Trends in prevalence and control of diabetes in the United States, 1988-1994 and 1999-2010.Ann Intern Med. 2014 Apr 15; 160(8):517-25.AIM
Trends in the prevalence and control of diabetes defined by hemoglobin A1c (HbA1c) levels are important for health care policy and planning.
To update trends in the prevalence of diabetes, prediabetes, and glycemic control.
NHANES (National Health and Nutrition Examination Survey) in 1988-1994 and 1999-2010.
Adults aged 20 years or older.
We used calibrated HbA1c levels to define undiagnosed diabetes (≥6.5%); prediabetes (5.7% to 6.4%); and, among persons with diagnosed diabetes, glycemic control (<7.0% or <8.0%). Trends in HbA1c categories were compared with fasting glucose levels (≥7.0 mmol/L [≥126 mg/dL] and 5.6 to 6.9 mmol/L [100 to 125 mg/dL]).
In 2010, approximately 21 million U.S. adults aged 20 years or older had total confirmed diabetes (self-reported diabetes or diagnostic levels for both fasting glucose and calibrated HbA1c). During 2 decades, the prevalence of total confirmed diabetes increased, but the prevalence of undiagnosed diabetes remained fairly stable, reducing the proportion of total diabetes cases that are undiagnosed to 11% in 2005-2010. The prevalence of prediabetes was lower when defined by calibrated HbA1c levels than when defined by fasting glucose levels but has increased from 5.8% in 1988-1994 to 12.4% in 2005-2010 when defined by HbA1c levels. Glycemic control improved overall, but total diabetes prevalence was greater and diabetes was less controlled among non-Hispanic blacks and Mexican Americans compared with non-Hispanic whites.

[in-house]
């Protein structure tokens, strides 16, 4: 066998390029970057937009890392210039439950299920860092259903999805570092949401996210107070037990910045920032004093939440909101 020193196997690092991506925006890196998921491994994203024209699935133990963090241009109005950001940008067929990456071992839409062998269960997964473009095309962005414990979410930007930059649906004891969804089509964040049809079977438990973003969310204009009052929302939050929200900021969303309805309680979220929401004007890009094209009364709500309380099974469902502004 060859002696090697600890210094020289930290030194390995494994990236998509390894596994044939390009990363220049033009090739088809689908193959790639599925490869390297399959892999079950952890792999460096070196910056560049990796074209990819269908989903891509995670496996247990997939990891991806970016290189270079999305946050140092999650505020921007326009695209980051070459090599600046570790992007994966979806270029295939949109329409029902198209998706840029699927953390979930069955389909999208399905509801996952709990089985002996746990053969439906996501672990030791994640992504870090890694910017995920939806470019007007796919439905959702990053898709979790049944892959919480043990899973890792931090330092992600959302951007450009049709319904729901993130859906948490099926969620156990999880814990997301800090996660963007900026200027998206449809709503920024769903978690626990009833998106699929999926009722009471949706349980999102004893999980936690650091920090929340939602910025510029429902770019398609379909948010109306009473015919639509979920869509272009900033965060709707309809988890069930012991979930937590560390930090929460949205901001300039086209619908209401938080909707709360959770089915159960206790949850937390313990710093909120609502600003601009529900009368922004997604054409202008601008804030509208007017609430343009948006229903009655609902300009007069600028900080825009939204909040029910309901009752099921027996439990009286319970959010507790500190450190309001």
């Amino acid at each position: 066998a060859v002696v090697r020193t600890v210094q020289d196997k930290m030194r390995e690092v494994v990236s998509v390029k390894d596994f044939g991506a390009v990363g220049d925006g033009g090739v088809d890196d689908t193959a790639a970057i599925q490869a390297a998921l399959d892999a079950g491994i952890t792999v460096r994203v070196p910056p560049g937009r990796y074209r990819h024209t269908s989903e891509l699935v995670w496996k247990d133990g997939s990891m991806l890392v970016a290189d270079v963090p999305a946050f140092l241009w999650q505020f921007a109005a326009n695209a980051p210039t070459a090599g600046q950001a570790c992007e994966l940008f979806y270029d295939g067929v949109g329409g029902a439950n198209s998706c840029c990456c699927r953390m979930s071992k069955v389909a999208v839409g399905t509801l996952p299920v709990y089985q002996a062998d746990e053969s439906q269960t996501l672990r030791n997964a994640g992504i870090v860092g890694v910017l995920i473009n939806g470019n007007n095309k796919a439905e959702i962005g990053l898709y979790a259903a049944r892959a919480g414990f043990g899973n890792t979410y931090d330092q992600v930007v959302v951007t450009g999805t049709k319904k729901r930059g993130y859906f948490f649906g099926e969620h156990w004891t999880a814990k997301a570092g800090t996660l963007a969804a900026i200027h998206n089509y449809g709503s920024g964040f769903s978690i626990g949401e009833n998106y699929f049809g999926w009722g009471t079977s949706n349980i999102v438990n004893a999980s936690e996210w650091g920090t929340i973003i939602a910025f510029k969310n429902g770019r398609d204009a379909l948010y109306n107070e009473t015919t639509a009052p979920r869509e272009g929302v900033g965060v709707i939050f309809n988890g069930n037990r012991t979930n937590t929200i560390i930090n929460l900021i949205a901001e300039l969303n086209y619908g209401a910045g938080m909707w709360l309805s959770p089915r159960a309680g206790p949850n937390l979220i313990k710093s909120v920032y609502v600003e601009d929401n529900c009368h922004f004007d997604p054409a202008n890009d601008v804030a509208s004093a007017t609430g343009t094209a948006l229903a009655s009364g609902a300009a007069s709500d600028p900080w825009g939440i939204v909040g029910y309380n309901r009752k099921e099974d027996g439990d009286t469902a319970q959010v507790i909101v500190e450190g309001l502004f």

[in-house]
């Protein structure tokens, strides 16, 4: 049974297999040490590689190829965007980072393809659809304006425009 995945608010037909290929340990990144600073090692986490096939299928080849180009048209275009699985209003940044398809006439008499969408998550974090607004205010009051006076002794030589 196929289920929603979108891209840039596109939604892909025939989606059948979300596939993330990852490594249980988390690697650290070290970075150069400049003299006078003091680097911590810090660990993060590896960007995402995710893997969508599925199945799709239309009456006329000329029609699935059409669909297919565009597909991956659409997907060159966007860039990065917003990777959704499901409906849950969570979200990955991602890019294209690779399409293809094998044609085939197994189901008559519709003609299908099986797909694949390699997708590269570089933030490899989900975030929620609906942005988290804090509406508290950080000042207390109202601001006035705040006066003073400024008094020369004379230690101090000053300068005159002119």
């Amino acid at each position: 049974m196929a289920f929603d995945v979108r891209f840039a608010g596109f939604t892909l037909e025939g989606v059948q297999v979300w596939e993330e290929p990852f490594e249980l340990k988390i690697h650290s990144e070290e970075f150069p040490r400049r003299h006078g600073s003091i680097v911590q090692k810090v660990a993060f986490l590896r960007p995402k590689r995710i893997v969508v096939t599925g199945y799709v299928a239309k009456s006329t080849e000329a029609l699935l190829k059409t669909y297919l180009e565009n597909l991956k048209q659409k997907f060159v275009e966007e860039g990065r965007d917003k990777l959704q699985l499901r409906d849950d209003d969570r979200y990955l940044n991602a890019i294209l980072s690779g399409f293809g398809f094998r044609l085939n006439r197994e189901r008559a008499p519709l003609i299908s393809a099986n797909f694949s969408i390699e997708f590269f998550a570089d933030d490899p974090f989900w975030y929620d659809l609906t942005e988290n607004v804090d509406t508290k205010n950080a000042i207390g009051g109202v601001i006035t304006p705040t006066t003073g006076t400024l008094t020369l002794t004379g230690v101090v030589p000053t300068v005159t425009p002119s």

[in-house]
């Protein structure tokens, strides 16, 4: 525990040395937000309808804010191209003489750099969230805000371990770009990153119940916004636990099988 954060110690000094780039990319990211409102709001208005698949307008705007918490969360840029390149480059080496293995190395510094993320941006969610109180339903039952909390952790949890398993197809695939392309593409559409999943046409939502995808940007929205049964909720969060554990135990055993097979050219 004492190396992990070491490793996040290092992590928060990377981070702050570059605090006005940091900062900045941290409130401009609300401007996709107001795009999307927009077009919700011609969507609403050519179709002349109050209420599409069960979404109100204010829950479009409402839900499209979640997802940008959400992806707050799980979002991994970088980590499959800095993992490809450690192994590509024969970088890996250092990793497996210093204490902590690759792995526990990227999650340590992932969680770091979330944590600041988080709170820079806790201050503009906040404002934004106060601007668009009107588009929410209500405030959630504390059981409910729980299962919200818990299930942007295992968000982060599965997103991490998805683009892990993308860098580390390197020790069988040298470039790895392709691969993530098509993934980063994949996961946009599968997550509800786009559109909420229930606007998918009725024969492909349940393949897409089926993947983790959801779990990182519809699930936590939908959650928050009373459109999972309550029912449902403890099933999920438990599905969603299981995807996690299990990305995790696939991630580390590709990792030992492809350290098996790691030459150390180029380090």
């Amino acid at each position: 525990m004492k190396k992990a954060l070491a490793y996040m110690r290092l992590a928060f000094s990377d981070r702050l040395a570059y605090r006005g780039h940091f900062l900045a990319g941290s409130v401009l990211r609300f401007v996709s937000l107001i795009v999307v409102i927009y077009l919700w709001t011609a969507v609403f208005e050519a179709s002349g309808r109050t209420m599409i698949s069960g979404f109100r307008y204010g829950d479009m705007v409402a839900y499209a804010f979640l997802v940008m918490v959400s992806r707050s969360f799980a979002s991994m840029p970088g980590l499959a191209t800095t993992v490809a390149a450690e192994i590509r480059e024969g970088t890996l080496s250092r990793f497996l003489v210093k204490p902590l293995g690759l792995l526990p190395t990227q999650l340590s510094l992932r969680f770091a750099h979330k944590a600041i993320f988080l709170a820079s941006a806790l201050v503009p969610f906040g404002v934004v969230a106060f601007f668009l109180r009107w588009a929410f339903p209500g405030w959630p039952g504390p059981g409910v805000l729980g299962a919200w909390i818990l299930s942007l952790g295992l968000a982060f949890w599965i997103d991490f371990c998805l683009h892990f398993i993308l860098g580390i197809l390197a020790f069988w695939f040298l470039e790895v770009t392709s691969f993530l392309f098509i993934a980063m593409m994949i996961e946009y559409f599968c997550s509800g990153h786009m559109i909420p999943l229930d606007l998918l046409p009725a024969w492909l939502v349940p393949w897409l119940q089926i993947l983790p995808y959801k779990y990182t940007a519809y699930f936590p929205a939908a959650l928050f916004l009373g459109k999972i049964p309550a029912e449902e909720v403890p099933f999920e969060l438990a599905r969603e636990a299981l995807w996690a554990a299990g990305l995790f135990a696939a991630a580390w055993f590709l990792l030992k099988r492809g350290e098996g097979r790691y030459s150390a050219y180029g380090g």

Over the past 2 decades, the prevalence of total diabetes has increased substantially. However, the proportion of undiagnosed diabetes cases decreased, suggesting improvements in screening and diagnosis. Among the growing number of persons with diagnosed diabetes, glycemic control improved but remains a challenge, particularly among non-Hispanic blacks and Mexican Americans.
PRIMARY FUNDING SOURCE
National Institutes of Health.